By LEE BOWMAN
Scripps Howard News Service
November 11, 2005
So says the director of the federal Centers for Disease Control and Prevention, Dr. Julie Gerberding, who called a news conference Thursday to reassure frustrated flu-phobics around the country that local vaccine shortages will eventually work themselves out.
For nearly two months, federal officials tracking flu vaccine flowing from four manufacturers have said an adequate supply appeared to be in the pipeline.
Yet state and local health officials and private caregivers around the country have been grumbling much of the fall that they haven't gotten much, if any, of the vaccine they've ordered, prompting clinics to be delayed or canceled in many places and leaving countless would-be patients frustrated and worried.
That includes Gerberding's own mother, who called her daughter this week wondering if she should seek a shot in another state. "I asked her when her doctor thought he'd get the vaccine he ordered, and she said, 'By the end of the month.' I said, 'Good, you'll get it in time.' "
For any particular person, getting a flu shot "in time" means receiving the vaccination two or three weeks before they're exposed to the flu _ the time it takes for immune response to kick in.
"The good news is that this year's flu season is not off to an aggressive start, there's less flu around now than there was at this time last year, so that gives us more time to get the vaccine out,'' Gerberding said. The CDC says there's "sporadic" flu activity in 16 states, with no locations reporting anything close to an outbreak.
Last year's flu season was also relatively mild and late in arriving _ it didn't peak until mid-January in much of the country _ and even with only 61 million doses of vaccine available, several million flu shots were never used.
In September, CDC had estimated that as many as 97 million doses of flu vaccine might be available for this season, but had nonetheless urged that only people at greatest risk from the flu get vaccinated until the last week of October.
Now, Gerberding says the new top number for vaccine supply is about 81 million doses shipped by the end of November, with maybe a little more trickling out in December _ still in time to be useful, she said.
At the manufacturing level, the numbers are again down because Chiron Corp. can't come close to shipping the 26 million doses it had hoped to put on the U.S. market this winter, after shutting down its entire production line due to contamination problems last year. So far, the company has shipped only about 8 million doses, and Gerberding said it's unclear how much more Chiron will contribute.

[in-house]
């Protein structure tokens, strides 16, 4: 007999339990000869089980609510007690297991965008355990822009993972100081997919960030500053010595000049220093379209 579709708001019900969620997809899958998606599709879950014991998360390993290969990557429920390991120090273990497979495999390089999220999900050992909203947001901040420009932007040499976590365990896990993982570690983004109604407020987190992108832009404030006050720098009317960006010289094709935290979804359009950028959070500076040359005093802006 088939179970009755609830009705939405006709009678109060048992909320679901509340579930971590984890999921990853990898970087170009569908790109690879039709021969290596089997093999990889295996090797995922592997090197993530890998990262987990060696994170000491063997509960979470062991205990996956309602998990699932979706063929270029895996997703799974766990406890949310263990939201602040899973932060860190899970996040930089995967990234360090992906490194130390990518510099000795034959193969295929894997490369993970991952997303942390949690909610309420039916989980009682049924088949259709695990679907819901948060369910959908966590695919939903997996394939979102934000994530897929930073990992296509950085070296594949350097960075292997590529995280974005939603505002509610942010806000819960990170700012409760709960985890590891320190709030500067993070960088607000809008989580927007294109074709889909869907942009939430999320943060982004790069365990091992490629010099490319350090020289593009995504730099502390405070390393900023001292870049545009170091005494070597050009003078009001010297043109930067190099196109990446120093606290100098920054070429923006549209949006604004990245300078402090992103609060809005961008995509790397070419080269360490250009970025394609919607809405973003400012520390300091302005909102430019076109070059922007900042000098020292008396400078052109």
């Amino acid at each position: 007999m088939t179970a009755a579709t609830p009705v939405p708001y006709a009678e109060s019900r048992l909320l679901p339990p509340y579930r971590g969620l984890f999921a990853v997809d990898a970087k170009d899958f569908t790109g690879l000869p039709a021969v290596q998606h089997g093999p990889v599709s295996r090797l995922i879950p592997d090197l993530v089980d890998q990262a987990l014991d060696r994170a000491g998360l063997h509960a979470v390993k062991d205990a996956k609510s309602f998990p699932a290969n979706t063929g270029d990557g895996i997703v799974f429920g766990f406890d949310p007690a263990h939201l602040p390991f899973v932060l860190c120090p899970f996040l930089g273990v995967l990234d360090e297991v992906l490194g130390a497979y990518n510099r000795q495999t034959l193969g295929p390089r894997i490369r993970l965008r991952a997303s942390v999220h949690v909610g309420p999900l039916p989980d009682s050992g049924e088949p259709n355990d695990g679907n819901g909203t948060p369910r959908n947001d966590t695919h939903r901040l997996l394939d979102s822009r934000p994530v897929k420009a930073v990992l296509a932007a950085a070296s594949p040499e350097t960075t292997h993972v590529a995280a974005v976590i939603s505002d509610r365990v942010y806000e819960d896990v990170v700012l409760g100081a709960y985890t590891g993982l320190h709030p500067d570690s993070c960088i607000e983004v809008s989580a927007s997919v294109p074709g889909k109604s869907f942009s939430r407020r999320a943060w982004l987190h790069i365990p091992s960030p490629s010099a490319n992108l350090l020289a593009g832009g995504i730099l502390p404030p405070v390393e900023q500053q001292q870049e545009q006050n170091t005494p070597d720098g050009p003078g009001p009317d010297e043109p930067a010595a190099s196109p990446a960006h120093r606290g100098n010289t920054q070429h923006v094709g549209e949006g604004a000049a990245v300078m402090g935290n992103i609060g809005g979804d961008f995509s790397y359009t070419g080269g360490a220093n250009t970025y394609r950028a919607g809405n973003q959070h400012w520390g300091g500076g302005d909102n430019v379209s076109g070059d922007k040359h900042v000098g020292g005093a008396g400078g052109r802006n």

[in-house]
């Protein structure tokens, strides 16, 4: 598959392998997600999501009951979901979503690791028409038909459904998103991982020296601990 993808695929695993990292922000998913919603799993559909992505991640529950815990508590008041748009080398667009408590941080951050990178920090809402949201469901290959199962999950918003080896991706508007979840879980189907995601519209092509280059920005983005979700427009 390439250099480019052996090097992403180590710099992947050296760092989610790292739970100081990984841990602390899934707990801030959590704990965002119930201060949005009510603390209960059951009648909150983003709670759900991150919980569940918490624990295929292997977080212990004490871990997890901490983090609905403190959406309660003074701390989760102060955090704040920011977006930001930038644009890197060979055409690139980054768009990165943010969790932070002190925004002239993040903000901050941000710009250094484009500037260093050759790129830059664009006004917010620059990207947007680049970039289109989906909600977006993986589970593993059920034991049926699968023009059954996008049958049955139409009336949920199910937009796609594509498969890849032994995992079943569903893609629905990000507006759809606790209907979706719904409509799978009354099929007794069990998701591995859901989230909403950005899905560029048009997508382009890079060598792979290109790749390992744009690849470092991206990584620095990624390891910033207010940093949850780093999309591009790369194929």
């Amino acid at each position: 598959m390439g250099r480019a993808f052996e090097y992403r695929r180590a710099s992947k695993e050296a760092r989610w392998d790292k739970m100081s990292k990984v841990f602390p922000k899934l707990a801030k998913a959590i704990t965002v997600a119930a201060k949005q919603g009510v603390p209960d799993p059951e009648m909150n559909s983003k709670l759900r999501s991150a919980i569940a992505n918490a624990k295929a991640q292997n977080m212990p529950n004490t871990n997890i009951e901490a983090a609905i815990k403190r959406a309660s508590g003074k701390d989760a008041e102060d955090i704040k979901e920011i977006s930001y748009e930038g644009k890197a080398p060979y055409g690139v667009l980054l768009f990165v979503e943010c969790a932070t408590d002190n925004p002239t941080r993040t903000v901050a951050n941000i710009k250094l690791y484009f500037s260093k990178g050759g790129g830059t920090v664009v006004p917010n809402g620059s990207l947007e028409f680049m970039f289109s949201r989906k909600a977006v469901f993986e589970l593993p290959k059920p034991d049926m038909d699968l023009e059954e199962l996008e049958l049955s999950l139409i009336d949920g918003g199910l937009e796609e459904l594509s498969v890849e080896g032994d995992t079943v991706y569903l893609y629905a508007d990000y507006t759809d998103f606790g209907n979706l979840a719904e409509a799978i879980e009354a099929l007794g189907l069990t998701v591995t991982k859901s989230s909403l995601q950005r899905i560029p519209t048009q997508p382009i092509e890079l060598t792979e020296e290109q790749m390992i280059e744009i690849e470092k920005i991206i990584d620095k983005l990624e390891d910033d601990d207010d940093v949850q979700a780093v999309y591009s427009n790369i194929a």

That means that, like last year, some health providers who ordered through Chiron _ including the CDC itself _ face shortages and delays. At the same time, the private distribution system serving the country has always tended to deliver orders for thousands of doses before filling the requests for a few hundred, Gerberding noted, meaning that smaller providers may be among the last served.
But there are also reports from across the country that demand is up for flu shots this fall, so that many private clinics that did receive vaccine have found themselves swamped, while public health agencies that receive vaccine are trying to make sure that any remaining high-risk patients get the first shots.
In most years only about a third of the 180 million Americans who fall in one or more high-risk categories actually are vaccinated for the flu, which is one reason that vaccine manufacturers have become wary of making too much.
But after a harsh flu season two years ago and a well-publicized vaccine shortage last year, along with a rash of publicity about the threat from an potential outbreak of a new strain of avian flu, "it's not at all surprising if more people are motivated to get vaccinated," Gerberding said, while stressing that there's no evidence the vaccine for this year's seasonal flu would offer any protection during a bird flu outbreak.
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